But the Harper government prefers to treat formal access users as information blood suckers fishing around for unpublished more sensitive data at great cost to the government. Their information-seeking efforts on matters such as going after the data on unnecessary G8/G20 spending are considered suspect. The access users become the subject of amber alerts, delays, fees, and many secrecy claims and are not greeted with open arms in cross-country speaking tours or in online sessions.

When it comes to reputedly rescuing and improving the much maligned formal access-to-information regime, all Clement currently has come up with and announced is a very feeble “pilot project” whereby only three federal agencies—Citizenship, Treasury Board, and Shared Services—will begin to accept access requests and payments online.

But this is hardly a cause for celebration and, in fact, it will take an extraordinary slow-moving three or four years more, at an unknown enormous cost, to get all federal agencies to do the same small changeover. Meanwhile, this transition will not in any way change the government’s rigid secrecy practices.

Indeed, government officials are not about to admit that this new central access intake and collection online portal could give rise to more, not less, delays in information receipt. It could also be the handy vehicle and occasion for raising access application fees and other charges to which access users would have to pay more to still get limited access to records.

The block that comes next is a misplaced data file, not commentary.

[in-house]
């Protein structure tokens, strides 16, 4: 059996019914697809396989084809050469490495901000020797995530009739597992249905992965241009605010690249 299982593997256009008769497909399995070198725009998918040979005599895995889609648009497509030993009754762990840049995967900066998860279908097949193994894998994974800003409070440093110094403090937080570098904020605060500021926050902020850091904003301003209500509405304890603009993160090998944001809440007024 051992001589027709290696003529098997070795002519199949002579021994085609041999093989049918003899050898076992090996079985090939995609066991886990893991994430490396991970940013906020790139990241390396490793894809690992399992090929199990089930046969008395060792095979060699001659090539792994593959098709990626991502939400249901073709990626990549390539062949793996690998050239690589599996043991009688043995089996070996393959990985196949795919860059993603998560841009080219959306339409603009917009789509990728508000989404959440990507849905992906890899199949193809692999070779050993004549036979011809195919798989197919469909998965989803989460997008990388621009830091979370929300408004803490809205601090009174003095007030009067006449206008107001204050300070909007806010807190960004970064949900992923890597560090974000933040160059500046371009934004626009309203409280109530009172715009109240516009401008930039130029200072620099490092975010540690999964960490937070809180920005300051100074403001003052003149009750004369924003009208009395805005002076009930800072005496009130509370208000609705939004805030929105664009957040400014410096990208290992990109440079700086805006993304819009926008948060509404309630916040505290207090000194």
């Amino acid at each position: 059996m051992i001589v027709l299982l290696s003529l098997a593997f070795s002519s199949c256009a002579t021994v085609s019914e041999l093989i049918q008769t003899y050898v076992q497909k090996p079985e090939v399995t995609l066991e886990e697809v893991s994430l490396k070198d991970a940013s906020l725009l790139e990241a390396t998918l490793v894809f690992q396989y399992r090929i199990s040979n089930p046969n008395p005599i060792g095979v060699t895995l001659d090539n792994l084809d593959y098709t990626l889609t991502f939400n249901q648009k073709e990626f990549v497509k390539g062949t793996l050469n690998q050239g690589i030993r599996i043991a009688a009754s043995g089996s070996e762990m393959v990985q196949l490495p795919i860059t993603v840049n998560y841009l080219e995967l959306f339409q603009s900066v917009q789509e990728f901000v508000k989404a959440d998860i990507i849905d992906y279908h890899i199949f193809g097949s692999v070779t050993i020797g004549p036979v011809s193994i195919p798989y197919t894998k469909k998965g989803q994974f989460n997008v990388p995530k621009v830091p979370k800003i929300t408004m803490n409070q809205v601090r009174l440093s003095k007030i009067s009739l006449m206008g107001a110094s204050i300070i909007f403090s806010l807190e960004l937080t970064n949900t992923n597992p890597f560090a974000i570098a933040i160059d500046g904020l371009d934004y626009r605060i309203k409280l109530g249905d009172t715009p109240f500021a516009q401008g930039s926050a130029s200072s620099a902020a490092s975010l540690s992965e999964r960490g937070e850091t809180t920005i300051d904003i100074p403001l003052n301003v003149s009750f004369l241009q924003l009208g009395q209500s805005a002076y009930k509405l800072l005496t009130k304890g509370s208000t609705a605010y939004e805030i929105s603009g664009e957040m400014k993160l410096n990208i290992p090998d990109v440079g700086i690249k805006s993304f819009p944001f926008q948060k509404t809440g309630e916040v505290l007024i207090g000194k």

Officials are not talking either as to whether this proposed central on-line portal for access requests could have an even more sinister side, that is, a one-sided gateway making it easier to monitor, track and profile access users and their payments.

The announced central online access request system then is not much of an advance for transparency. It in no way creates a needed more neutral arm’s-length central access administrative authority whose job would be facilitating quickly disclosing information rather than the excessive protection of it.

As it is now, all that access users wanting a much more user-friendly approach get these days, along with their predominantly late and usually censored access responses, is a page insert with the government’s double-speak set of “duty to assist” principles printed on it.

The reality is that the gap between getting “open” data sets and not obtaining meaningful information from formal access-to-information is widening.

Behind that increasing disparity, too, are various policies and strategies that are worrisome and diminishing what public information records is still available for Canadians to access.

These include:

•Pushing the creation of federal records in digital form, only, that helps accelerate the purging and shredding of non-digital public records.

•Changing the mandatory nature of some government record collection, such as was done in only having a 2010 voluntary long-form household census which Statistics Canada has recently indicated has resulted in producing uneven and none-too-reliable information for public use.